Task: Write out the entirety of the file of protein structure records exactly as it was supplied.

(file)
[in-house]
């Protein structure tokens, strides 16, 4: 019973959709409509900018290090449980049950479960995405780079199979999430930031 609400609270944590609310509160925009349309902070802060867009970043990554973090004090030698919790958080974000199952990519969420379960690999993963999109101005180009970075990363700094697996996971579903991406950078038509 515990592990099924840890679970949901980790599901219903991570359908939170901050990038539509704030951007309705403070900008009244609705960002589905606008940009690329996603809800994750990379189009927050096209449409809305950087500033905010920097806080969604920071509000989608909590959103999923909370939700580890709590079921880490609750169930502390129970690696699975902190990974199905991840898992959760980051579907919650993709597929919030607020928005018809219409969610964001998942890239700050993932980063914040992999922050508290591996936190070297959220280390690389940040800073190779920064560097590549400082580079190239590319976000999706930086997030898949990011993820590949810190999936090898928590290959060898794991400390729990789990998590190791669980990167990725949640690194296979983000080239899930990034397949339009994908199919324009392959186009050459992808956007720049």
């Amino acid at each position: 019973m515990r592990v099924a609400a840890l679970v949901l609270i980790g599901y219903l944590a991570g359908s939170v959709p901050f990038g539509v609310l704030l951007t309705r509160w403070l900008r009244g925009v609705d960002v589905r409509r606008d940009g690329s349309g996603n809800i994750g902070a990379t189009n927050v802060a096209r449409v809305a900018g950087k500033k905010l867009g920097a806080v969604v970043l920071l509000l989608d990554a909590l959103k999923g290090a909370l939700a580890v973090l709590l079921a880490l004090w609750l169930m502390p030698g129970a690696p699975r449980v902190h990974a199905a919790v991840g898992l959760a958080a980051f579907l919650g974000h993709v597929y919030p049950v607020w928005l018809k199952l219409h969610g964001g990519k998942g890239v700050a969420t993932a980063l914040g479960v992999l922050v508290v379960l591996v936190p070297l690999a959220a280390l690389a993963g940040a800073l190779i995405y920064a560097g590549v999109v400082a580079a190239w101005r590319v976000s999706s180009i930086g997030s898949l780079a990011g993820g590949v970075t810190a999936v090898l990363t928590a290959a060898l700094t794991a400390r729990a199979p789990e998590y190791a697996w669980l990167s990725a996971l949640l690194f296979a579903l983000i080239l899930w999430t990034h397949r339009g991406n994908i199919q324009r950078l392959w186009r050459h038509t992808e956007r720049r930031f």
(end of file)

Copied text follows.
[in-house]
């Protein structure tokens, strides 16, 4: 019973959709409509900018290090449980049950479960995405780079199979999430930031 609400609270944590609310509160925009349309902070802060867009970043990554973090004090030698919790958080974000199952990519969420379960690999993963999109101005180009970075990363700094697996996971579903991406950078038509 515990592990099924840890679970949901980790599901219903991570359908939170901050990038539509704030951007309705403070900008009244609705960002589905606008940009690329996603809800994750990379189009927050096209449409809305950087500033905010920097806080969604920071509000989608909590959103999923909370939700580890709590079921880490609750169930502390129970690696699975902190990974199905991840898992959760980051579907919650993709597929919030607020928005018809219409969610964001998942890239700050993932980063914040992999922050508290591996936190070297959220280390690389940040800073190779920064560097590549400082580079190239590319976000999706930086997030898949990011993820590949810190999936090898928590290959060898794991400390729990789990998590190791669980990167990725949640690194296979983000080239899930990034397949339009994908199919324009392959186009050459992808956007720049």
């Amino acid at each position: 019973m515990r592990v099924a609400a840890l679970v949901l609270i980790g599901y219903l944590a991570g359908s939170v959709p901050f990038g539509v609310l704030l951007t309705r509160w403070l900008r009244g925009v609705d960002v589905r409509r606008d940009g690329s349309g996603n809800i994750g902070a990379t189009n927050v802060a096209r449409v809305a900018g950087k500033k905010l867009g920097a806080v969604v970043l920071l509000l989608d990554a909590l959103k999923g290090a909370l939700a580890v973090l709590l079921a880490l004090w609750l169930m502390p030698g129970a690696p699975r449980v902190h990974a199905a919790v991840g898992l959760a958080a980051f579907l919650g974000h993709v597929y919030p049950v607020w928005l018809k199952l219409h969610g964001g990519k998942g890239v700050a969420t993932a980063l914040g479960v992999l922050v508290v379960l591996v936190p070297l690999a959220a280390l690389a993963g940040a800073l190779i995405y920064a560097g590549v999109v400082a580079a190239w101005r590319v976000s999706s180009i930086g997030s898949l780079a990011g993820g590949v970075t810190a999936v090898l990363t928590a290959a060898l700094t794991a400390r729990a199979p789990e998590y190791a697996w669980l990167s990725a996971l949640l690194f296979a579903l983000i080239l899930w999430t990034h397949r339009g991406n994908i199919q324009r950078l392959w186009r050459h038509t992808e956007r720049r930031f």